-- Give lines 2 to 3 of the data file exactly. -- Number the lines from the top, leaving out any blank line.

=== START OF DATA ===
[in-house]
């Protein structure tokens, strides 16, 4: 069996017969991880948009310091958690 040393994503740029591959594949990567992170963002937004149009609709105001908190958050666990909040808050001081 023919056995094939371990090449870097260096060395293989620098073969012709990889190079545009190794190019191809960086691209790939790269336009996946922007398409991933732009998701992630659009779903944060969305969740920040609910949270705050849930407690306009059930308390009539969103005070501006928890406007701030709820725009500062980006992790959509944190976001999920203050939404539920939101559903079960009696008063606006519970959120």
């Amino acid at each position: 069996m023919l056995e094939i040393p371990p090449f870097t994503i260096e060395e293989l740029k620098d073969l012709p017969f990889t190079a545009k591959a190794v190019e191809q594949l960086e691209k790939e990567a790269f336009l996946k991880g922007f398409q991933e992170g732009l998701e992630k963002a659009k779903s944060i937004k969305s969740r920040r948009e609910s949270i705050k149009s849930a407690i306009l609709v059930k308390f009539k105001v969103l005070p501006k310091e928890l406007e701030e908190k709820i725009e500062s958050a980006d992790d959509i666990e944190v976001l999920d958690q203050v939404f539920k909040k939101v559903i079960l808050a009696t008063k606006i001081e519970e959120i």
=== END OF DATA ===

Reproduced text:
């Protein structure tokens, strides 16, 4: 069996017969991880948009310091958690 040393994503740029591959594949990567992170963002937004149009609709105001908190958050666990909040808050001081 023919056995094939371990090449870097260096060395293989620098073969012709990889190079545009190794190019191809960086691209790939790269336009996946922007398409991933732009998701992630659009779903944060969305969740920040609910949270705050849930407690306009059930308390009539969103005070501006928890406007701030709820725009500062980006992790959509944190976001999920203050939404539920939101559903079960009696008063606006519970959120």
């Amino acid at each position: 069996m023919l056995e094939i040393p371990p090449f870097t994503i260096e060395e293989l740029k620098d073969l012709p017969f990889t190079a545009k591959a190794v190019e191809q594949l960086e691209k790939e990567a790269f336009l996946k991880g922007f398409q991933e992170g732009l998701e992630k963002a659009k779903s944060i937004k969305s969740r920040r948009e609910s949270i705050k149009s849930a407690i306009l609709v059930k308390f009539k105001v969103l005070p501006k310091e928890l406007e701030e908190k709820i725009e500062s958050a980006d992790d959509i666990e944190v976001l999920d958690q203050v939404f539920k909040k939101v559903i079960l808050a009696t008063k606006i001081e519970e959120i």